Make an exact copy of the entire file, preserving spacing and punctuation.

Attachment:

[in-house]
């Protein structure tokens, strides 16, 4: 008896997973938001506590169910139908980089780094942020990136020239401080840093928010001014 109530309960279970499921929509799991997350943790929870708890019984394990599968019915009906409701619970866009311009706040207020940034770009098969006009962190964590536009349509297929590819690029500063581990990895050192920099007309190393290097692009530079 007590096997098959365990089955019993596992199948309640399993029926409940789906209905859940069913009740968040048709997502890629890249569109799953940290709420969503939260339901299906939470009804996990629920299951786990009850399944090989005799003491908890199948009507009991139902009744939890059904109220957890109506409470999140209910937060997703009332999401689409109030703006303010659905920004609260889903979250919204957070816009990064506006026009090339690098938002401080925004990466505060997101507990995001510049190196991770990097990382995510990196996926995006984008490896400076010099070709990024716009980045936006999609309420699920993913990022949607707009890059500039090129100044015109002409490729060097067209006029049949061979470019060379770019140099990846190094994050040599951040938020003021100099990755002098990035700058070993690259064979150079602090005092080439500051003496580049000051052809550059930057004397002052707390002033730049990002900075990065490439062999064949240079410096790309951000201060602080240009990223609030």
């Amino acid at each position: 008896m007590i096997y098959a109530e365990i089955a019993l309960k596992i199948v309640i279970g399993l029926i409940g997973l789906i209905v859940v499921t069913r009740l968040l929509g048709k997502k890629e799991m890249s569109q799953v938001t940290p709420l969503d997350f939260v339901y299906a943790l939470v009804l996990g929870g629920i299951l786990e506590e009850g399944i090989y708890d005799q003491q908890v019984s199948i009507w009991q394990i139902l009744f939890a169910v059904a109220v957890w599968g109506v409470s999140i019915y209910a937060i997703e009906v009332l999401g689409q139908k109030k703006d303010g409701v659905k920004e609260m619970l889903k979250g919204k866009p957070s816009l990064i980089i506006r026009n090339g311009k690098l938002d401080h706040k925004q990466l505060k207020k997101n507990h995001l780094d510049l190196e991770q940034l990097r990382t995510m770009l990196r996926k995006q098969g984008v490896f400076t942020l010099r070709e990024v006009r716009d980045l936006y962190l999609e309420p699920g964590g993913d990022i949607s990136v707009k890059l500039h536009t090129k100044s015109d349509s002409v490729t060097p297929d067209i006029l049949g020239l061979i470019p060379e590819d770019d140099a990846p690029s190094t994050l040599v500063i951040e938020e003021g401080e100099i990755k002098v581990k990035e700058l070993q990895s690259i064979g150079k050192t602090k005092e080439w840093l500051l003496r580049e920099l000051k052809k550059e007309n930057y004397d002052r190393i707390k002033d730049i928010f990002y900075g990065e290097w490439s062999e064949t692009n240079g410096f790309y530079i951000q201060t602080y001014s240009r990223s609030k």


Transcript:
[in-house]
């Protein structure tokens, strides 16, 4: 008896997973938001506590169910139908980089780094942020990136020239401080840093928010001014 109530309960279970499921929509799991997350943790929870708890019984394990599968019915009906409701619970866009311009706040207020940034770009098969006009962190964590536009349509297929590819690029500063581990990895050192920099007309190393290097692009530079 007590096997098959365990089955019993596992199948309640399993029926409940789906209905859940069913009740968040048709997502890629890249569109799953940290709420969503939260339901299906939470009804996990629920299951786990009850399944090989005799003491908890199948009507009991139902009744939890059904109220957890109506409470999140209910937060997703009332999401689409109030703006303010659905920004609260889903979250919204957070816009990064506006026009090339690098938002401080925004990466505060997101507990995001510049190196991770990097990382995510990196996926995006984008490896400076010099070709990024716009980045936006999609309420699920993913990022949607707009890059500039090129100044015109002409490729060097067209006029049949061979470019060379770019140099990846190094994050040599951040938020003021100099990755002098990035700058070993690259064979150079602090005092080439500051003496580049000051052809550059930057004397002052707390002033730049990002900075990065490439062999064949240079410096790309951000201060602080240009990223609030």
């Amino acid at each position: 008896m007590i096997y098959a109530e365990i089955a019993l309960k596992i199948v309640i279970g399993l029926i409940g997973l789906i209905v859940v499921t069913r009740l968040l929509g048709k997502k890629e799991m890249s569109q799953v938001t940290p709420l969503d997350f939260v339901y299906a943790l939470v009804l996990g929870g629920i299951l786990e506590e009850g399944i090989y708890d005799q003491q908890v019984s199948i009507w009991q394990i139902l009744f939890a169910v059904a109220v957890w599968g109506v409470s999140i019915y209910a937060i997703e009906v009332l999401g689409q139908k109030k703006d303010g409701v659905k920004e609260m619970l889903k979250g919204k866009p957070s816009l990064i980089i506006r026009n090339g311009k690098l938002d401080h706040k925004q990466l505060k207020k997101n507990h995001l780094d510049l190196e991770q940034l990097r990382t995510m770009l990196r996926k995006q098969g984008v490896f400076t942020l010099r070709e990024v006009r716009d980045l936006y962190l999609e309420p699920g964590g993913d990022i949607s990136v707009k890059l500039h536009t090129k100044s015109d349509s002409v490729t060097p297929d067209i006029l049949g020239l061979i470019p060379e590819d770019d140099a990846p690029s190094t994050l040599v500063i951040e938020e003021g401080e100099i990755k002098v581990k990035e700058l070993q990895s690259i064979g150079k050192t602090k005092e080439w840093l500051l003496r580049e920099l000051k052809k550059e007309n930057y004397d002052r190393i707390k002033d730049i928010f990002y900075g990065e290097w490439s062999e064949t692009n240079g410096f790309y530079i951000q201060t602080y001014s240009r990223s609030k």